If you don’t eat enough protein, your body will begin breaking down protein-rich tissues such as your muscles to get enough essential amino acids. This can result in muscle wasting and weakness. Beyond your muscles, a lack of protein can impact your immune system, increasing your risk of infections, your skin, your hair and even your mood, making you increasingly irritable. In extreme cases, too little protein can lead to shock and death.[vii]
As mentioned, not getting enough protein is a rarity in the United States. It’s much more likely that you may be getting too much protein, which can stress your bodily systems. Specifically, too much protein can put a strain on your kidneys, which is especially dangerous if you already have kidney disease. Excess protein also causes your liver to become overworked and may lead to hepatic encephalopathy, which is characterized by a decline in brain and nervous system function.[viii]
Further, while a high-protein, low-carb diet is linked to weight loss, simply eating excess protein – without cutting carbs – may increase your calorie intake such that it makes you gain weight instead of lose it.
What are the Best Sources of Protein?
In order to make your protein grams count, you’ll want to be sure you’re consuming a variety of protein sources to give your body all of the essential amino acids your body needs. There are 20 different amino acids your body needs, but your body can only make some of them. Essential amino acids are those that must be supplied via your diet because they can’t be made by your body; the complete protein sources below provide all of the essential amino acids:
- Meat and poultry – choose organic, grass-fed and naturally raised sources whenever possible
- Fish – wild-caught is best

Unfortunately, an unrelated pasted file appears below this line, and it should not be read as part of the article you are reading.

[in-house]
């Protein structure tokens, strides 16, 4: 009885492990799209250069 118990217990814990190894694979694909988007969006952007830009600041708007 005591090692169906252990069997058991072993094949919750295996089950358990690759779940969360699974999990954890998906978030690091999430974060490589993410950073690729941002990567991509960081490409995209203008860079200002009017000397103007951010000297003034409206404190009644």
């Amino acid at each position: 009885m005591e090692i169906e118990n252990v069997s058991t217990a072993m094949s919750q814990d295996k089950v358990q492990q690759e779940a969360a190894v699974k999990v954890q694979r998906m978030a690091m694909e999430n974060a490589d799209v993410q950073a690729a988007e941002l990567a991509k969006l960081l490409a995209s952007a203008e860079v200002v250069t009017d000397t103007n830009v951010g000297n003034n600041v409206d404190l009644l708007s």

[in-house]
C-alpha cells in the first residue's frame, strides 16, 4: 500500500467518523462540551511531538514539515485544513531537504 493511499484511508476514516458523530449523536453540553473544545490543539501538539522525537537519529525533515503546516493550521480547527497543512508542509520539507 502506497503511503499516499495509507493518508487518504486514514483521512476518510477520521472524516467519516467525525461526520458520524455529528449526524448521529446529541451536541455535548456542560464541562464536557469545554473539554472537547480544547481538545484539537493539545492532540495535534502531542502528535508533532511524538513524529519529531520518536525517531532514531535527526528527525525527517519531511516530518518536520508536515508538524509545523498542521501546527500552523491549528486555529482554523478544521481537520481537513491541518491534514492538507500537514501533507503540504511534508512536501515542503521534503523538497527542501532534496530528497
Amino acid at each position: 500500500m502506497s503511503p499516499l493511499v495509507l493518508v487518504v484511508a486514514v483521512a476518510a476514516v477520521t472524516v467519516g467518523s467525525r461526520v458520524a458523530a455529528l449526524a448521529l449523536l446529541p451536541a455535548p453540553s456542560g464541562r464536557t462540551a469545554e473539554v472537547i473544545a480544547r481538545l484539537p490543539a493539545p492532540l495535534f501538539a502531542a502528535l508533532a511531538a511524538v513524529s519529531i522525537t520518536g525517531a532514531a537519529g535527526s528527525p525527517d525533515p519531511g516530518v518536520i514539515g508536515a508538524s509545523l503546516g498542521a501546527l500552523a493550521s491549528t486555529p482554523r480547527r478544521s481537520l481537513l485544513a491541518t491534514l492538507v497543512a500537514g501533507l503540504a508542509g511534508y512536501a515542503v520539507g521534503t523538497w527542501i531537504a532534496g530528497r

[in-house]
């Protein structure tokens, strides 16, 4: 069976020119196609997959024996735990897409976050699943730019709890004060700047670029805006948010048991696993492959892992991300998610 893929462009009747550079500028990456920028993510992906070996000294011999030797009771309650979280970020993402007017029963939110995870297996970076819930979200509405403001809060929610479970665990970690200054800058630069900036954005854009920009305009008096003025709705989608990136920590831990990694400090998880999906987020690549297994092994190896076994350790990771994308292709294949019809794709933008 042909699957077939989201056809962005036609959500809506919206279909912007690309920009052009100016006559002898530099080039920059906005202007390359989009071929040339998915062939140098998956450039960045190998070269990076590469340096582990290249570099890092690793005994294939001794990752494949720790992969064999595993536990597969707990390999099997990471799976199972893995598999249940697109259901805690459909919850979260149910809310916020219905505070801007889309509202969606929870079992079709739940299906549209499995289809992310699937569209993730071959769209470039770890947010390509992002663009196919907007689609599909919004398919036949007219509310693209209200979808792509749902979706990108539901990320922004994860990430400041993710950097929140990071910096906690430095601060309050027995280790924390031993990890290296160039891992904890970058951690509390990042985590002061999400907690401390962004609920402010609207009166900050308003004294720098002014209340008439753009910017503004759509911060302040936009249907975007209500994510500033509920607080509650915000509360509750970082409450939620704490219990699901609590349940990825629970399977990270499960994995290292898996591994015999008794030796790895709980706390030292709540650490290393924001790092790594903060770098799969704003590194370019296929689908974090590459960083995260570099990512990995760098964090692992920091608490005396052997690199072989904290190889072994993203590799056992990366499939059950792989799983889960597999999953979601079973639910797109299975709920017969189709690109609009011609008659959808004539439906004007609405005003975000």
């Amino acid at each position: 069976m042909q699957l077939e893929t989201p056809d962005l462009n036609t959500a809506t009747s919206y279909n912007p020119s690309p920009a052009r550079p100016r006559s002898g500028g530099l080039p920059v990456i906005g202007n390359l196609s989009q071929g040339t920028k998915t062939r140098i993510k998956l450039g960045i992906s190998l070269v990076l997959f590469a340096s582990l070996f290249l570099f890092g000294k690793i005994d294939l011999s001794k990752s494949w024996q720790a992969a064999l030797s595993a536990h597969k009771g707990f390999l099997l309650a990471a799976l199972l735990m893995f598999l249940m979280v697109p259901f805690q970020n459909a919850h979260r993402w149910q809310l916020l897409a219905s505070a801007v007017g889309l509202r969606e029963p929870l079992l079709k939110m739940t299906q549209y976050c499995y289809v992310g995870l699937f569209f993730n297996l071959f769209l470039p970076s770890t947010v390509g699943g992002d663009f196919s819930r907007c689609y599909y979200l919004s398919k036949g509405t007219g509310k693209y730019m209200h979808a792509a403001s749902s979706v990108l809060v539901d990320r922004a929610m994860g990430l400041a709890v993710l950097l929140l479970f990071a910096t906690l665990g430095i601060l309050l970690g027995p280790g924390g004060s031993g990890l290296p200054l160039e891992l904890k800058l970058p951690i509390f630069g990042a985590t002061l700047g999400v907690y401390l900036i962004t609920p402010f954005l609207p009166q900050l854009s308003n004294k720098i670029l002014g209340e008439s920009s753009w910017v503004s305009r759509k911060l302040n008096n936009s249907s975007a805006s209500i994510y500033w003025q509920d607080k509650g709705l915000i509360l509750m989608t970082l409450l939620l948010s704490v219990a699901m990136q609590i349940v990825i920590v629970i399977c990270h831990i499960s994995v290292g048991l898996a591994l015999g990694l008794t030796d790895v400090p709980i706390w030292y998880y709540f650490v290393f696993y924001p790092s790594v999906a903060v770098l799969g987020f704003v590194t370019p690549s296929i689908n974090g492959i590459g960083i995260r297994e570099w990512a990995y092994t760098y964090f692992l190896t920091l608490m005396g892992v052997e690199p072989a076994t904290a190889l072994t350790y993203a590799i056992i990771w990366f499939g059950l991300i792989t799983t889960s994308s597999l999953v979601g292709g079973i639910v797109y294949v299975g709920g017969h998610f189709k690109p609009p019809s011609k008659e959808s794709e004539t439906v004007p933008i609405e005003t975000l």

- Milk, cheese and other dairy products
Incomplete protein sources may not contain all of the essential amino acids, but they can be combined with other incomplete proteins to give your body all the essential amino acids it needs; these are referred to as complementary proteins (rice and beans is one example). Healthy sources of incomplete proteins include:
- Nuts and seeds
This FIGHTS the “Bad” Protein Byproduct In Your Body … But Are YOU Getting Enough?
If you suffer any type of ongoing (chronic) pain, it’s almost guaranteed you are not getting enough of the proteolytic enzymes whose job it is to eliminate the excess protein in your body that keeps you STIFF and IN PAIN…
You see, as your body uses the proteins you eat to repair itself, it also produces a protein byproduct some call metabolic waste… also known as SCAR TISSUE!
This scar tissue builds up in your joints, muscles, blood vessels, and your organs as you age… preventing your body from healing, making you susceptible to diseases, and causing chronic pain!!!
And there are 2 BIG PROBLEMS you need to know…
One, most people don’t get enough of these proteolytic enzymes in their daily diet in the first place. They come from eating a raw and whole food diet, rich in whole fruits and vegetables. A good example is eating papaya, which produces these enzymes in the form of papain, and pineapple, which produces bromelain.
And two, as you age past your 30s, your body becomes increasingly unable to produce these enzymes on it’s own…
That’s the key reason why for many people in their 40s and beyond, their bodies seem to take much longer to heal… why they are more susceptible to illness… and why they experience more PAIN that doesn’t seem to go away!!!
If you want to end pain… if you want to protect yourself from diseases and heal faster if you are or do get ill… you simply NEED to boost your daily intake of proteolytic enzymes!
The good news is you can supply your body with the proteolytic enzymes it needs at any age with Heal-n-Soothe, our overall #1 bestseller that provides a natural source of proteolytic enzymes… and the top 12 natural anti-inflammation (anti-scar-tissue) and pain-stopping ingredients in all…
- My Search for the Ultimate Protein Snack: Homemade Beef and Pork Jerky PLEASE HELP ME by providing your feedback on my questions below! Hey, Steve Hefferon here from the Healthy Back Institute…...